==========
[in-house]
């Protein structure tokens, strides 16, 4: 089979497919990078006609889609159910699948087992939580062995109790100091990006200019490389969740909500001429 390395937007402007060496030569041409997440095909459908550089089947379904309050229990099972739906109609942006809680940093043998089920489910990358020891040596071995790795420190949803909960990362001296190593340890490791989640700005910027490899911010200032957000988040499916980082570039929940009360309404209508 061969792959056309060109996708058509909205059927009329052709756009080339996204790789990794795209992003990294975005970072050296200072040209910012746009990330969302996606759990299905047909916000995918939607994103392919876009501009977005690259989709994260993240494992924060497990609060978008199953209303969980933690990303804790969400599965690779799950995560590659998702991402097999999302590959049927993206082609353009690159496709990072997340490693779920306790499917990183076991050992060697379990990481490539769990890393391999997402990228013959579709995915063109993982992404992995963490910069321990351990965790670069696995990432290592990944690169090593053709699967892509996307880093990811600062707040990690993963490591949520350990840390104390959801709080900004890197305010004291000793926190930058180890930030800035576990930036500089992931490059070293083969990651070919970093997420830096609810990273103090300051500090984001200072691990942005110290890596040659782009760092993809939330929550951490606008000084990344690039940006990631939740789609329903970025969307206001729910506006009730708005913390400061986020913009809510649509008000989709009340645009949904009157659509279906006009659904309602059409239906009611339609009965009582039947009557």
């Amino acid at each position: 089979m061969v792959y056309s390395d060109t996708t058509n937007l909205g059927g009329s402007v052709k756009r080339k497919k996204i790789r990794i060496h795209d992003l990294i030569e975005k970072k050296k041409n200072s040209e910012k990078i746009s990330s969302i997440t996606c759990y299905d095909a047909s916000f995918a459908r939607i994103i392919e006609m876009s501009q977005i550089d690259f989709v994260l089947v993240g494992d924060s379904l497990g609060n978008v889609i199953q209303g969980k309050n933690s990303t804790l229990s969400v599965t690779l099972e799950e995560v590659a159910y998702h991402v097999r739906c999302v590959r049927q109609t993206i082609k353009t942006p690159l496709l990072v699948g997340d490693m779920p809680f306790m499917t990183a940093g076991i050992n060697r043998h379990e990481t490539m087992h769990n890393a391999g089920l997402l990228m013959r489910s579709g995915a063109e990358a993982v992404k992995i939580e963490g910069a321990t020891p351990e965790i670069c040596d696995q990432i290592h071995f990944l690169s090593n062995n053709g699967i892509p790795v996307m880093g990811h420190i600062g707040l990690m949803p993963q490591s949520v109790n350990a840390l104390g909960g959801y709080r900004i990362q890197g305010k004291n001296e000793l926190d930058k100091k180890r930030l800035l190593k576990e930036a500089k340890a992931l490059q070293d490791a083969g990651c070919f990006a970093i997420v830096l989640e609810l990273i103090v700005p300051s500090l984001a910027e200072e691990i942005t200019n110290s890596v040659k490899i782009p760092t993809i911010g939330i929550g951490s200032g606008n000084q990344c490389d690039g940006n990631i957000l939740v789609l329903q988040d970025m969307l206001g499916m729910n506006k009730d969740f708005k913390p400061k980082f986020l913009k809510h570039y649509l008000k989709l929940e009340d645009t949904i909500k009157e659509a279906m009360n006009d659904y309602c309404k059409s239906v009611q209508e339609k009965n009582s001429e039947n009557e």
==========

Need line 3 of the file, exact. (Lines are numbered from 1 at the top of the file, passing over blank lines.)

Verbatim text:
């Amino acid at each position: 089979m061969v792959y056309s390395d060109t996708t058509n937007l909205g059927g009329s402007v052709k756009r080339k497919k996204i790789r990794i060496h795209d992003l990294i030569e975005k970072k050296k041409n200072s040209e910012k990078i746009s990330s969302i997440t996606c759990y299905d095909a047909s916000f995918a459908r939607i994103i392919e006609m876009s501009q977005i550089d690259f989709v994260l089947v993240g494992d924060s379904l497990g609060n978008v889609i199953q209303g969980k309050n933690s990303t804790l229990s969400v599965t690779l099972e799950e995560v590659a159910y998702h991402v097999r739906c999302v590959r049927q109609t993206i082609k353009t942006p690159l496709l990072v699948g997340d490693m779920p809680f306790m499917t990183a940093g076991i050992n060697r043998h379990e990481t490539m087992h769990n890393a391999g089920l997402l990228m013959r489910s579709g995915a063109e990358a993982v992404k992995i939580e963490g910069a321990t020891p351990e965790i670069c040596d696995q990432i290592h071995f990944l690169s090593n062995n053709g699967i892509p790795v996307m880093g990811h420190i600062g707040l990690m949803p993963q490591s949520v109790n350990a840390l104390g909960g959801y709080r900004i990362q890197g305010k004291n001296e000793l926190d930058k100091k180890r930030l800035l190593k576990e930036a500089k340890a992931l490059q070293d490791a083969g990651c070919f990006a970093i997420v830096l989640e609810l990273i103090v700005p300051s500090l984001a910027e200072e691990i942005t200019n110290s890596v040659k490899i782009p760092t993809i911010g939330i929550g951490s200032g606008n000084q990344c490389d690039g940006n990631i957000l939740v789609l329903q988040d970025m969307l206001g499916m729910n506006k009730d969740f708005k913390p400061k980082f986020l913009k809510h570039y649509l008000k989709l929940e009340d645009t949904i909500k009157e659509a279906m009360n006009d659904y309602c309404k059409s239906v009611q209508e339609k009965n009582s001429e039947n009557e």